12. Preparing Muscles for Diving: Age-Related Changes in Muscle Metabolic Profiles in Harp (Pagophilus groenlandicus) and Hooded (Cystophora cristata) Seals.

    PubMed

    Burns, J M; Lestyk, K; Freistroffer, D; Hammill, M O

    2015-01-01

    In adult marine mammals, muscles can sustain aerobic metabolism during dives in part because they contain large oxygen (O2) stores and metabolic rates are low. However, young pups have significantly lower tissue O2 stores and much higher mass-specific metabolic rates. To investigate how these differences may influence muscle function during dives, we measured the activities of enzymes involved in aerobic and anaerobic metabolic pathways (citrate synthase [CS], β-hydroxyacyl-coenzyme A dehydrogenase [HOAD], lactate dehydrogenase [LDH]) and the LDH isoform profile in six muscles from 41 harp (Pagophilus groenlandicus) and 30 hooded (Cystophora cristata) seals ranging in age from fetal to adult. All neonatal muscles had significantly higher absolute but lower metabolically scaled CS and HOAD activities than adults (∼ 70% and ∼ 85% lower, respectively). Developmental increases in LDH activity lagged that of aerobic enzymes and were not accompanied by changes in isozyme profile, suggesting that changes in enzyme concentration rather than structure determine activity levels. Biochemical maturation proceeded faster in the major locomotory muscles. In combination, findings suggest that pup muscles are unable to support strenuous aerobic exercise or rely heavily on anaerobic metabolism during early diving activities and that pups' high mass-specific metabolic rates may play a key role in limiting the ability of their muscles to support underwater foraging. PMID:25730272

  13. Phagocytosis in pup and adult harbour, grey and harp seals.

    PubMed

    Frouin, Héloïse; Lebeuf, Michel; Hammill, Mike; Fournier, Michel

    2010-04-15

    Knowledge on pinniped immunology is still in its infancy. For instance, age-related and developmental aspects of the immune system in pinnipeds need to be better described. The present study examined the phagocytic activity and efficiency of harbour, grey and harp seal leukocytes. In the first part of the study, peripheral blood was collected from captive female harbour seals of various ages. Data showed an age-related decrease in phagocytosis in female harbour seals from sub-adult to adulthood. In the second part of the study, changes in phagocytosis were quantified during lactation in wild newborn harbour, grey and harp seals and in their mothers (harp and grey seals). In newborns of the same age, leukocytes of harbour and harp seals phagocytosed less than those of grey seal pups. The phagocytic activity and efficiency increased significantly from early to mid-lactation in newborn harbour seals, and from early to late lactation in newborn grey seals, which could suggest that the transfer of phagocytosis-promoting factor(s) in colostrum is an important feature of temporary protection for pups. In contrast, no changes in phagocytic activity and efficiency were observed in lactating females of the two seal species, harp and grey, examined. At late lactation, phagocytic activity in both grey and harp seal pups and phagocytic efficiency in grey seal pups were significantly higher than in their mothers. These results could reflect either the capacity of phagocytes of the newborn harp and grey seals to respond to pathogens. Results from this study suggest that the phagocytosis of the seal species examined is not fully developed at birth as it generally increases in pups during lactation. Thereafter, the phagocytic activity of seals appears to decrease throughout adulthood. PMID:19766324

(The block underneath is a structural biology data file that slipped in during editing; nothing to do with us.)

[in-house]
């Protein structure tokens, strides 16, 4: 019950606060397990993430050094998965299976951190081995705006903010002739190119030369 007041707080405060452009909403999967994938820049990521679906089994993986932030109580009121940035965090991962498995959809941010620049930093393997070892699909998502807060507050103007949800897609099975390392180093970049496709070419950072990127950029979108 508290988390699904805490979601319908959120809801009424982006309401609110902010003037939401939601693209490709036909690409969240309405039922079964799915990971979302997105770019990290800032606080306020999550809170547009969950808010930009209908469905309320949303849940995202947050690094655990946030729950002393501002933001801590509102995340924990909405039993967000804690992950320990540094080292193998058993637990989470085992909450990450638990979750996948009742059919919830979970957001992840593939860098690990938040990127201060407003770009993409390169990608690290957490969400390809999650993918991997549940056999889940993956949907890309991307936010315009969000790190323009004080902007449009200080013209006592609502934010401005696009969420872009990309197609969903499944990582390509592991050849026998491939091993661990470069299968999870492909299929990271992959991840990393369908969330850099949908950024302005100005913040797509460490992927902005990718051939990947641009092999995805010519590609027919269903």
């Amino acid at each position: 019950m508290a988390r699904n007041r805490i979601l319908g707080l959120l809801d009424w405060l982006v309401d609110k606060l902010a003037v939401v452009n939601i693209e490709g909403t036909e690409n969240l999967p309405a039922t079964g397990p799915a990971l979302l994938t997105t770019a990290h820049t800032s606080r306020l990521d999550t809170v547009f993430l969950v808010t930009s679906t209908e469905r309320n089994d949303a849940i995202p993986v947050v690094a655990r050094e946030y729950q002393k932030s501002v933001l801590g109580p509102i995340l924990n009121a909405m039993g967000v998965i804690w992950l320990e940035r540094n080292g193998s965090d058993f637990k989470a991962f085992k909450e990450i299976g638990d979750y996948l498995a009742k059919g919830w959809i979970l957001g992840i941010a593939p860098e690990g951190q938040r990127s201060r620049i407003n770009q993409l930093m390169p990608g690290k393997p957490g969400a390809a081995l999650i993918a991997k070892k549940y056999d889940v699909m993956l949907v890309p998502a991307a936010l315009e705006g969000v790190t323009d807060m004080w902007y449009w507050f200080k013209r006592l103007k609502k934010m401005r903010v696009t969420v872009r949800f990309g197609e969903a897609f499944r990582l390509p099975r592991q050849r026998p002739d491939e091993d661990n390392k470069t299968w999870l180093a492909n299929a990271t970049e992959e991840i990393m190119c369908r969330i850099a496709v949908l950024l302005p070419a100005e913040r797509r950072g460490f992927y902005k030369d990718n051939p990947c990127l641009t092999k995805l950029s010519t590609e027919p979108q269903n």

14. Brominated flame retardants and organochlorine contaminants in winter flounder, harp and hooded seals, and North Atlantic right whales from the Northwest Atlantic Ocean.

    PubMed

    Montie, Eric W; Letcher, Robert J; Reddy, Christopher M; Moore, Michael J; Rubinstein, Belinda; Hahn, Mark E

    2010-08-01

    Various brominated flame retardants (BFRs), including polybrominated diphenyl ethers (PBDEs) and current-use, non-PBDE BFRs, as well as organochlorine (OC) pesticides and polychlorinated biphenyls (PCBs), were measured in winter flounder, harp and hooded seals, and North Atlantic right whales from the Eastern United States and Canada. The concentrations of PBDEs in winter flounder and right whales were similar in magnitude to the levels of PCBs, which was unlike the pattern observed in seals. In these marine mammals, the levels of PBDEs were orders of magnitude lower than the levels of OCs and PCBs detected. Evidence existed for the accumulation of methoxylated (MeO)-PBDEs of natural origin in seals and right whales. Current-use, non-PBDE BFRs (including hexabromocyclododecane, pentabromoethylbenzene, hexabromobenzene, and pentabromotoluene) were detected in winter flounder and marine mammals. Future research should focus on monitoring PBDEs, current-use, non-PBDE BFRs, and MeO-BDEs of natural origin in marine organisms from Massachusetts and Cape Cod Bays. PMID:20434733

  15. Seasonal Activity Budget of Adult Baltic Ringed Seals

    PubMed Central

    Harkonen, Tero; Jüssi, Mart; Jüssi, Ivar; Verevkin, Michail; Dmitrieva, Lilia; Helle, Eero; Sagitov, Roustam; Harding, Karin C.

    2008-01-01